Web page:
Well, now is the time for blueberries. They peak in late summer. Blueberries are one of the most potent sources of antioxidants, which help counteract heart disease, cancers, and other types of illnesses. In fact, of 43 fruits and vegetables tested by the U.S. Department of Agriculture in 1997, blueberries ranked number one in antioxidants. Blueberries are also full of fiber and high in vitamin C. Store them-in a single layer, in a moisture-proof container for up to five days, and don’t wash until you’re ready to use them.
There are two types of blueberries. Cultivated, or high-bush, blueberries are what you see in the grocery store. They are grown on tree-sized shrubs all over the country. Wild, or low-bush, berries grow on sprawling, ankle-high shrubs. These berries are about one-third the size of the cultivated ones. Most recipes call for fresh or frozen blueberries. You can also substitute an equal amount of fresh grocery-store berries. If using frozen blueberries, you can often toss them in without thawing. But in baked recipes, frozen berries will often discolor the batter, and fresh will not. While frozen blueberries work well in many recipes, there are times when only fresh will do. For example, when eating with cold cereal, tossing into fruit salad, or incorporating in pies, turn to fresh blueberries, whose texture and moisture content are ideal.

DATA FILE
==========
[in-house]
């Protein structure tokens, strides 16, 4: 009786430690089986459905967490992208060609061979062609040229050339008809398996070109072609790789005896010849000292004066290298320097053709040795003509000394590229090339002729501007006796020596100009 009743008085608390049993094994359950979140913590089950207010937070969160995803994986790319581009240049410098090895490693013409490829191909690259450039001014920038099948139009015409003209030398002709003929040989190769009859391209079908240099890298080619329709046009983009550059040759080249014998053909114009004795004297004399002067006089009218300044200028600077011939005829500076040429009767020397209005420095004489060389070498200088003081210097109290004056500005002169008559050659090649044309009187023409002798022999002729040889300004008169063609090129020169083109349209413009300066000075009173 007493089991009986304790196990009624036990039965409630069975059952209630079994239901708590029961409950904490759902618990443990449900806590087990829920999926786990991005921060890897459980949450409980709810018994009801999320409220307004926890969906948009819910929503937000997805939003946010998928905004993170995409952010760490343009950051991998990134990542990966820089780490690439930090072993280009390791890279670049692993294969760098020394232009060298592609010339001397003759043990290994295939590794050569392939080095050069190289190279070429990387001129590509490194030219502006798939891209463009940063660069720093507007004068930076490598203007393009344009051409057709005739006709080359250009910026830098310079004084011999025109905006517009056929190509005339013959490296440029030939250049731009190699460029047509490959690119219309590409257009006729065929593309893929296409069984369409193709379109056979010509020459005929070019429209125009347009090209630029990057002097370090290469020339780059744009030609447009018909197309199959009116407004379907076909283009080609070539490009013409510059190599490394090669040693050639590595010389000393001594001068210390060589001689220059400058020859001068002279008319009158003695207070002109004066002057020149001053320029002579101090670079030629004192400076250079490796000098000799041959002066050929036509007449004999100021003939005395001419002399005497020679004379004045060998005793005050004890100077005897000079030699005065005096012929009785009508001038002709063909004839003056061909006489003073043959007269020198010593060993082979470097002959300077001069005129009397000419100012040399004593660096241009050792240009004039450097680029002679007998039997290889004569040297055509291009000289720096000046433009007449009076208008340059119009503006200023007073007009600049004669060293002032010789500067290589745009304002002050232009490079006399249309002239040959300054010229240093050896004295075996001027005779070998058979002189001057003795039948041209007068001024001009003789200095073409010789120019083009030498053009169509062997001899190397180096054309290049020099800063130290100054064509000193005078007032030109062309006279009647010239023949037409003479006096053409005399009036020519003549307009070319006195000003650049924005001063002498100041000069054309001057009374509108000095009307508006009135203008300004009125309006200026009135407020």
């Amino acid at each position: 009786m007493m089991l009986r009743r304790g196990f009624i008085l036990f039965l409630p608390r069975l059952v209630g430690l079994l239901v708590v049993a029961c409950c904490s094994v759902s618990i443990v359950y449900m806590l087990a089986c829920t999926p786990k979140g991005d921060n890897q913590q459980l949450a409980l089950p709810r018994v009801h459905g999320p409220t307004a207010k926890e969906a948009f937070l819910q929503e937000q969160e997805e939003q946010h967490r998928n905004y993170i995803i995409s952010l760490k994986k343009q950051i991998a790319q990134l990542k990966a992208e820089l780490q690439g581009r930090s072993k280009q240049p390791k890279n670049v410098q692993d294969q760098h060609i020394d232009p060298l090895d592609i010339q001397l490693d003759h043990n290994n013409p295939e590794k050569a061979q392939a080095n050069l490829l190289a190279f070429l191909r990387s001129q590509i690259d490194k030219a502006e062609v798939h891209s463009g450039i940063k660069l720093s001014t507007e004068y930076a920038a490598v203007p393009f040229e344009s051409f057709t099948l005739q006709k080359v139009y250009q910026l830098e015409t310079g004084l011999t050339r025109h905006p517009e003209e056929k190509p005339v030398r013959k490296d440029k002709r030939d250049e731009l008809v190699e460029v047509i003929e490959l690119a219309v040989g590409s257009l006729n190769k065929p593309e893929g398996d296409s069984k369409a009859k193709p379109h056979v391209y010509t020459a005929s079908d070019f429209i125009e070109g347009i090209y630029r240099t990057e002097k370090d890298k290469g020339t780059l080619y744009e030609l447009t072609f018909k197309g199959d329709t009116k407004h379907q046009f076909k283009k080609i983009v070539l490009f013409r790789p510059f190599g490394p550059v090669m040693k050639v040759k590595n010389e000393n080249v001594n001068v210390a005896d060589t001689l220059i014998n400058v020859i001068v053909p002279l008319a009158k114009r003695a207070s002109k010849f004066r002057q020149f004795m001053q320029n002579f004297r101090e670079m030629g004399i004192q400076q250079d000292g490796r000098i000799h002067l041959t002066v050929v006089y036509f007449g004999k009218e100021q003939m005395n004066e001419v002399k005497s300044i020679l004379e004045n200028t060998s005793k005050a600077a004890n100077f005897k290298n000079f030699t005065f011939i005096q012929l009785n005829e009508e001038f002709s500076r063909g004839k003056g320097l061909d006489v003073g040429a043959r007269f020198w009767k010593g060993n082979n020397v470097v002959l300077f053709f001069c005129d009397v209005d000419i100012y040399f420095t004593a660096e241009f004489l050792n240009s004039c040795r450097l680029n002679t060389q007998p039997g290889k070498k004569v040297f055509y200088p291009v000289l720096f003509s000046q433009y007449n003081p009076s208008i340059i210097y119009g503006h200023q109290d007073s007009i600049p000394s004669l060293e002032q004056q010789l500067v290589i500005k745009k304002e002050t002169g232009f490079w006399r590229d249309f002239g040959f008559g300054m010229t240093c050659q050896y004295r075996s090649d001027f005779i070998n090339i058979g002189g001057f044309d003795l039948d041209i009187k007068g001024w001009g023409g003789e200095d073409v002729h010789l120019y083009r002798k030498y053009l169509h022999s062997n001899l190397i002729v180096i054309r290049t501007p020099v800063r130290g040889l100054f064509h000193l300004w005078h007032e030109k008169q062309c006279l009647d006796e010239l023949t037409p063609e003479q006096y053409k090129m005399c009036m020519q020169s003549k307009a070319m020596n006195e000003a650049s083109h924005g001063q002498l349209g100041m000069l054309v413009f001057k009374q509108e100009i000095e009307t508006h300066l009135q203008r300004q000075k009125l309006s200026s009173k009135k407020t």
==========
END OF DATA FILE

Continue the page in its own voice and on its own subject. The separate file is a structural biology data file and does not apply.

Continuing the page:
Anthocyanins, which give the blueberry its beautiful blue hue, are phytochemicals, which are thought to combat the free-radical damage linked to cancer and heart disease. A 1999 study by Tufts University researchers published in the Journal of Neuroscience found that the phytochemicals in blueberries might also counteract the effects of aging, including waning brainpower. Maine produces 98 percent of this country’s wild blueberries-the most in the world, in fact. The bushes love the state’s acidic glacial soil.
Blueberries are great frozen. They freeze well because they have very low water content. I love frozen blueberries right out of the bag, piled on waffles, mixed into hot oatmeal, in muffins or added to a smoothie for a dark, rich berry flavor and color. Here is a delicious recipe that you can make the kids for an after school snack or dessert.
½ cup fresh or frozen organic blueberries
½ cup Fat free Vanilla Mountain High Yogurt
½ cup of My delicious Granola
2 tsp honey
Layer yogurt, granola and blueberries in a glass serving dish or bowl.
Repeat until all ingredients are used up. Sprinkle with honey.